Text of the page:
Lists of data grouped by a key value are common - obvious examples are spreadsheets or other tabular arrangements of information. In many cases, the new itertools groupby function introduced in Python 2.4 can provide a means of easily generating summaries of such information.
1 2 3 4 5 6 7 8 9 10 11 12 13 14 15 16 17 18 19 20 21 22 23 24 25 26 27 28 29 30
from itertools import groupby from operator import itemgetter def summary(data, key=itemgetter(0), value=itemgetter(1)): """Summarise the supplied data. Produce a summary of the data, grouped by the given key (default: the first item), and giving totals of the given value (default: the second item). The key and value arguments should be functions which, given a data record, return the relevant value. """ for k, group in groupby(data, key): yield (k, sum(value(row) for row in group)) if __name__ == "__main__": # Example: given a set of sales data for city within region, # produce a sales report by region sales = [('Scotland', 'Edinburgh', 20000), ('Scotland', 'Glasgow', 12500), ('Wales', 'Cardiff', 29700), ('Wales', 'Bangor', 12800), ('England', 'London', 90000), ('England', 'Manchester', 45600), ('England', 'Liverpool', 29700)] for region, total in summary(sales, key=itemgetter(0), value=itemgetter(2)): print "%10s: %d" % (region, total)
In many situations, data is available in tabular form, where the information is naturally grouped by a subset of the data values. Examples include results from database queries or data from spreadsheets. Often, it is useful to be able to produce summaries of the detail data.
The new groupby function (part of the Python 2.4 itertools module) is designed for handling such grouped data. It takes as input an iterator, along with a function to extract the "key" value from a record. It yields each distinct key from the iterator in turn, along with a new iterator which runs through the data values associated with that key.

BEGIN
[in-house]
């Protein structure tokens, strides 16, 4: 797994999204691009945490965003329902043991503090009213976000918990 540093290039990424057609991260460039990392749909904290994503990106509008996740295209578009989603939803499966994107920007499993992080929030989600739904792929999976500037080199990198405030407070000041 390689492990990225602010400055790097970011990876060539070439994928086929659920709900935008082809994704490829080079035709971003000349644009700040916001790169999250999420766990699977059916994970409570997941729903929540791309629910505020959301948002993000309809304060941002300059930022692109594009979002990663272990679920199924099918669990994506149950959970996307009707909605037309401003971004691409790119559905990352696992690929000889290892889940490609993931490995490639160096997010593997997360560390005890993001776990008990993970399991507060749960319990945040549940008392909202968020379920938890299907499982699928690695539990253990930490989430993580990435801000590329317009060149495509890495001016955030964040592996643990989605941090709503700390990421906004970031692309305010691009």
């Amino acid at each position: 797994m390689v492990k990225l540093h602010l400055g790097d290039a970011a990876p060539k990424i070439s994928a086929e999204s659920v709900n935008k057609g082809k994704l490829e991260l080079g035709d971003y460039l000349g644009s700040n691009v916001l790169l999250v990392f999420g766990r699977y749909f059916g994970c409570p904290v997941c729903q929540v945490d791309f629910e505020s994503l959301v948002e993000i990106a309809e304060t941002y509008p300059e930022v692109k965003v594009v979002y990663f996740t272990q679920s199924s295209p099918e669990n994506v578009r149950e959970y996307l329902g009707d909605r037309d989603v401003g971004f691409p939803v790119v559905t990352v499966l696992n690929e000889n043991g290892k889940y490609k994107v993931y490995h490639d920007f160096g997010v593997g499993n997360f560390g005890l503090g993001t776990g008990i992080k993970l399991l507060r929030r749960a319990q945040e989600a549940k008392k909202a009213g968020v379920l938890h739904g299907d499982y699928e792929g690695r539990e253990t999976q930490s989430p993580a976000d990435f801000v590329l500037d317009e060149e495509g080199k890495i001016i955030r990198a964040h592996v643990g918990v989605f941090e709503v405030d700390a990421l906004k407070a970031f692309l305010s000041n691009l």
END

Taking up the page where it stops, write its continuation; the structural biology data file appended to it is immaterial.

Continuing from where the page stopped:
A common use of the groupby function would be to generate summary totals for a data set. The summary function defined above shows one way of doing this. For a summary report, two extraction functions are required, one to extract the "key", which is passed to the groupby function, and one to extract the values to be summarised.
It should be noted that the groupby function does not sort its input. This can mean that with unsorted data, multiple groups with the same key will appear. If this is not appropriate, the list.sort method (or the sorted builtin) can be used to pre-sort the data. The same key function as is supplied to groupby can also be used as a key argument to the sort.
This recipe provides a good illustration of how the new Python 2.4 features work well together - in addition to the groupby function, the operator.itemgetter convenience function is used to provide natural defaults for the summary function, and a generator expression is used as the argument to the sum() function. When sorted input is required, the new key argument to list.sort provides a convenient means to reuse an existing key function, and the sorted() builtin extends this to sequences other than lists.